I’m also fine in the dark except that I can’t see. Roller coasters aren’t so much scary as they are nauseating. So I don’t tempt fate on that one. I’m looking out for my fellow riders. I’m also not really scared of death. It’s inevitable so it does little good to waste energy being scared. And that prevalent fear of public speaking doesn’t apply to me. I love it.

But life is scary. It’s scary in that everything can change in an instant. I could walk out my door today and never come back. Accidents, crime, wrong place wrong time and a million things in between can 180 your life in a heartbeat. So why not do some sh** that scares you. If you’re scared of something then you actually do it; you win. More importantly, it takes away the power of fear.

As I’m out there living life with a capital L, I’ve pretty much had fear’s number. I zip lined a few weeks ago. No hesitation, just stepped off and went. It was exhilarating. It’s the closest thing to flying most humans will ever feel. Great experience and would love to do it again.

But I haven’t been really scared in a long time until I went down the Wenatchee River on a raft with four real rafters. I thought it was just going to be a laid back rafting adventure. Then we got there and started getting into wet suits and packing up gear. Then there was the safety review, which I paid attention to like my life depended on it (spoiler alert: it did).

Then we get in the water, and the fun begins. There were multiple occasions where my heart was in my throat, and I was literally shaking. As a city girl, I’m not super outdoorsy. To clarify, I love to be outdoors but I’m just not an outdoor adventurer. My many years of girl scouting or previous rafting experience did not prepare me. I was with people who knew what they were doing so I deferred to them. Even though I did fall in, I received a passing grade from the pros. And more importantly, I did something really damn scary.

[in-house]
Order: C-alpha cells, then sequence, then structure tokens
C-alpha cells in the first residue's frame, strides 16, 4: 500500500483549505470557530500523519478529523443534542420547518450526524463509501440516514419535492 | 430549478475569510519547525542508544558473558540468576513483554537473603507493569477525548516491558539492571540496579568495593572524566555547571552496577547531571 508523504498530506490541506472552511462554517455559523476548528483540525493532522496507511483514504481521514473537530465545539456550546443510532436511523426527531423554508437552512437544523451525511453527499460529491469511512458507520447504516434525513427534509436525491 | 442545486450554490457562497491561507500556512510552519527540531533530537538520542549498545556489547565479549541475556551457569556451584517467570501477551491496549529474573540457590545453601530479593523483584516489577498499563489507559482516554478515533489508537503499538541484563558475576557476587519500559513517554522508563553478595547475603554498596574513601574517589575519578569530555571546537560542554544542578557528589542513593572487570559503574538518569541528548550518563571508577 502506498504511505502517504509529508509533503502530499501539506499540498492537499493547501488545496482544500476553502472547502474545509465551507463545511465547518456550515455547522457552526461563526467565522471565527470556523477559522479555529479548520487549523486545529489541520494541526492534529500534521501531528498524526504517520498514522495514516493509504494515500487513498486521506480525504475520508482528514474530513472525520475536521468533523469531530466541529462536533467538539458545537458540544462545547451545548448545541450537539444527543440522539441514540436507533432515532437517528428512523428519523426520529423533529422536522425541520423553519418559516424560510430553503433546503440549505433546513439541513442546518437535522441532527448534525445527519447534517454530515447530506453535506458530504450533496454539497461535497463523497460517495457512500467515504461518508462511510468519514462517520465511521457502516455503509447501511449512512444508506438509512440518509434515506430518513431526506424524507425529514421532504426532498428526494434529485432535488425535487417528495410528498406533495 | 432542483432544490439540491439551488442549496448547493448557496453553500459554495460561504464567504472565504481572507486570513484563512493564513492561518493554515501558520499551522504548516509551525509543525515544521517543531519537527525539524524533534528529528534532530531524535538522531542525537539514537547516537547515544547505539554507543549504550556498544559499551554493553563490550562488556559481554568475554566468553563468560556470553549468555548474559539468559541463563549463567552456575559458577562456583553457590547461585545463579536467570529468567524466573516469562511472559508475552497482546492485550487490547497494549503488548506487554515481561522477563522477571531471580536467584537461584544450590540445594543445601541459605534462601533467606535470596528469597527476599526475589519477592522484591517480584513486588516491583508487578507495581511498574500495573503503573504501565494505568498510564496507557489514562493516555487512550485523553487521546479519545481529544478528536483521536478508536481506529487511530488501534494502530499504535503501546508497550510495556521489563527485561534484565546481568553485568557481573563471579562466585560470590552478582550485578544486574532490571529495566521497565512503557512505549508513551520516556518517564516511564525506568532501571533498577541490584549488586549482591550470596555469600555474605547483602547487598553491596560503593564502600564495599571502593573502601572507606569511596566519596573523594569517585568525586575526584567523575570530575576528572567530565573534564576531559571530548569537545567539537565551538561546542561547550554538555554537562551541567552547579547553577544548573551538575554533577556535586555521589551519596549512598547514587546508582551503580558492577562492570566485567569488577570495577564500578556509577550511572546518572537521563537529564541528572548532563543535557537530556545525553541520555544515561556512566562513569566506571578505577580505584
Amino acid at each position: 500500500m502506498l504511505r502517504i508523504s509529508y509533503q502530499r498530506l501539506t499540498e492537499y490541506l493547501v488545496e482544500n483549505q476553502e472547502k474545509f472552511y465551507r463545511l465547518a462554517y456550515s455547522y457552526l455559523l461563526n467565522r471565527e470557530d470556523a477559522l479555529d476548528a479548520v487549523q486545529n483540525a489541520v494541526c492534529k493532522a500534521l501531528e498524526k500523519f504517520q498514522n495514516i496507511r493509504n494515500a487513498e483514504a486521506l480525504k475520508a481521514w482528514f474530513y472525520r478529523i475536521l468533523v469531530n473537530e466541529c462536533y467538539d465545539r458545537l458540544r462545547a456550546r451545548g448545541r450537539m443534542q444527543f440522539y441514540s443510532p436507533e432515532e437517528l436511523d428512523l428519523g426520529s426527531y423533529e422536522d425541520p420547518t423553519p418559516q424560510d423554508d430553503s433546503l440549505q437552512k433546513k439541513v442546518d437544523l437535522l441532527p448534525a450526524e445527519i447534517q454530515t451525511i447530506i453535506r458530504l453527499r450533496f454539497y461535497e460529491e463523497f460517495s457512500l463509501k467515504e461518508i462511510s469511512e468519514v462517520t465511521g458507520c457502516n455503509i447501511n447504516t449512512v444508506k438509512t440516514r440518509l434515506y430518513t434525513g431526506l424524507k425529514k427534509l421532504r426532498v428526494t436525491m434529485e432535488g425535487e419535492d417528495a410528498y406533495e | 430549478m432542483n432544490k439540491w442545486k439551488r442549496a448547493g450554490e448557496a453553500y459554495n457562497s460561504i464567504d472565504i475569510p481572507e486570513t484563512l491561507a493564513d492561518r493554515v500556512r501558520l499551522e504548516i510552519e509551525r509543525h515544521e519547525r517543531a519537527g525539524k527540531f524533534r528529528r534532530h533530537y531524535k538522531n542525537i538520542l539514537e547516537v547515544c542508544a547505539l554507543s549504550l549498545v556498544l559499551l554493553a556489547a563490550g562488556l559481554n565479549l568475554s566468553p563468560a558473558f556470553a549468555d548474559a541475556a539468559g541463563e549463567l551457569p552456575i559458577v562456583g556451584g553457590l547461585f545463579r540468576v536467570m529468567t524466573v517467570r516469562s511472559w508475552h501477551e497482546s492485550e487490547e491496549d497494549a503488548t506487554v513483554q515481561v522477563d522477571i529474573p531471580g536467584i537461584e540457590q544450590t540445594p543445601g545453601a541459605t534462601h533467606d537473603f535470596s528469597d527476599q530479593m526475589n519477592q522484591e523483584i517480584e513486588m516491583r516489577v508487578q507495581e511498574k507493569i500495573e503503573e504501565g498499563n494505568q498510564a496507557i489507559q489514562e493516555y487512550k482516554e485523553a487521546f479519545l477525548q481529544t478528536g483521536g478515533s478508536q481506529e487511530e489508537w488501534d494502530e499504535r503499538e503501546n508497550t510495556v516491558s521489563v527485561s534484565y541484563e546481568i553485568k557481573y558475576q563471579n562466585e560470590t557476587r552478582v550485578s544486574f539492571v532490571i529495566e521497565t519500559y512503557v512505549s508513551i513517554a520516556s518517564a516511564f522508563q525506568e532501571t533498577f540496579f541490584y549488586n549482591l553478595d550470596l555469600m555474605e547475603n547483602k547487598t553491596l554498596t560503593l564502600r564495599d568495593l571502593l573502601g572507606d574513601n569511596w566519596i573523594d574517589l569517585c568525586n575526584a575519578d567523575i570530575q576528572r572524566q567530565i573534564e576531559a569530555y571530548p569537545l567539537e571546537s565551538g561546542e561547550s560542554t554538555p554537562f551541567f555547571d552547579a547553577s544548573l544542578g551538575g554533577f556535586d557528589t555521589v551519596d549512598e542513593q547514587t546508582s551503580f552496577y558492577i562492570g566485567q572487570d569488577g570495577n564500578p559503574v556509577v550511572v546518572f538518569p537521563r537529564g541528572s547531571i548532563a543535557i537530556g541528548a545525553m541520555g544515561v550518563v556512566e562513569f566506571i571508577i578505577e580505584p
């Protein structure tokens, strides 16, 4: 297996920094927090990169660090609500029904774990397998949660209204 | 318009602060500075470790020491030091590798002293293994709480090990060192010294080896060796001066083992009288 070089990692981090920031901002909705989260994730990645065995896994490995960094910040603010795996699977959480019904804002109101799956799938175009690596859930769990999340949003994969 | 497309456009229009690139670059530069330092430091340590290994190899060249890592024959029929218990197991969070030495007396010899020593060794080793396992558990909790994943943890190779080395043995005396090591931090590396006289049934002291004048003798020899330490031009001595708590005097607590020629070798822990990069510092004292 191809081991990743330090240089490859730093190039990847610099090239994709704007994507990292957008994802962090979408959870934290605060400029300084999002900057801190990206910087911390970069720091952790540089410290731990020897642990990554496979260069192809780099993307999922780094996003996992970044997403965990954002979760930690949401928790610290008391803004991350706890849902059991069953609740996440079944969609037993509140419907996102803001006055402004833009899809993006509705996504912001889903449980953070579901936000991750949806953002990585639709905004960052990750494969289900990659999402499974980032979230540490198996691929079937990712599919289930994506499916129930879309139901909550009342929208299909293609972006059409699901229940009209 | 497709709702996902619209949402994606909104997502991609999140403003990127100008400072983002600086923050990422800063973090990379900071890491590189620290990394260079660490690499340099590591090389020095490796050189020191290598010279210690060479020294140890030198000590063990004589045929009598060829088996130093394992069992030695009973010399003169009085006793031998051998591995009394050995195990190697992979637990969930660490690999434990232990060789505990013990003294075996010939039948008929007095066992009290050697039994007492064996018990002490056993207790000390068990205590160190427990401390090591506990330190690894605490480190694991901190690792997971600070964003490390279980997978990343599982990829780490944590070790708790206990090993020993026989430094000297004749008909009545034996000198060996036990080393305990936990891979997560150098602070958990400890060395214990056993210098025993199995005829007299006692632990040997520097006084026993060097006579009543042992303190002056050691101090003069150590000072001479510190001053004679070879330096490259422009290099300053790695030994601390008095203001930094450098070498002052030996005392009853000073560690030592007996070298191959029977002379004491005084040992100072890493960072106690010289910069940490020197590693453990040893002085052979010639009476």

So these are examples of scary situations. But I do things every day that scare me just as much, but in a different way. I bare my soul with words that aren’t always easy to write. I’m honest to others and myself. I walk away from circumstances and people that are toxic. I’ve lived every day for 20 plus years without my mom, yeah that’s still scary. I take chances on people and let myself be vulnerable, unimaginably scary. I love people who may disappoint me or leave me. I prepare for professional rejection on the regular because not everyone thinks I’m publication worthy.

So I guess these adventures are small potatoes compared to what I and many of you do every day. Being brave is different for every person and every situation. If you want to feel alive; if you want to feel your pulse, simply do something that scares the sh** out of you. Every. Damn. Day.

What I Learned from My European Vacation – Part One

 

european vacation part one

This is the first in a series of posts about my recent trip to London and Amsterdam. I’ve been obsessed with Europe since I was young. My mom planted this desire in me. I think her trip to Europe in the 80s was probably one of the best times in her life. So I thought of her a lot while I was visiting castles and famous places in London as she had 30 years ago. Traveling with her is just one more thing we didn’t get to share. But I was glad to be there with my favorite person.

For this post, I wanted to talk about logistics and my observations of how Europe just gets it right.

Trains, Planes, Boats and No Automobiles

We were never in a car the entire trip. There’s no need for a car in Europe. Transportation in Europe is really about getting where you need to go quickly and efficiently. In the US, transportation is intertwined with identity. Having a car is not just about getting where you need to go, it’s a symbol of your independence. I, personally, loathe driving and care very little about a car. So Europe is perfect for me.

We took the Underground everywhere in London. Our hotel was a block from a stop. London is a big city and very spread out. It would be impossible to go everywhere on foot. Although we did walk so much and for so long. Even with comfy shoes on, my feet were on fire.

In Amsterdam, we took the bus and trams. Amsterdam doesn’t really have that many cars. It has bikes. This is truly a bike friendly city. Everyone has their lane: pedestrians, bikes, tram and cars. You have to pay attention and stay in your lane. We didn’t see any accidents nor did we see helmets. Justin wondered how safe biking is in Amsterdam so we looked it up. The stats we found stated six to eight people die from head injuries in biking accidents annually. That’s a very small percentage. My take on why there are so few crashes is that respecting bikers and pedestrians is a cultural philosophy. Riders, drivers and walkers understand their responsibilities to each other. Whereas in the US, most drivers don’t have any desire to share the road or yield. They’ll happily run you over, honk at you and flip you off. Such an uncivilized place is the highway.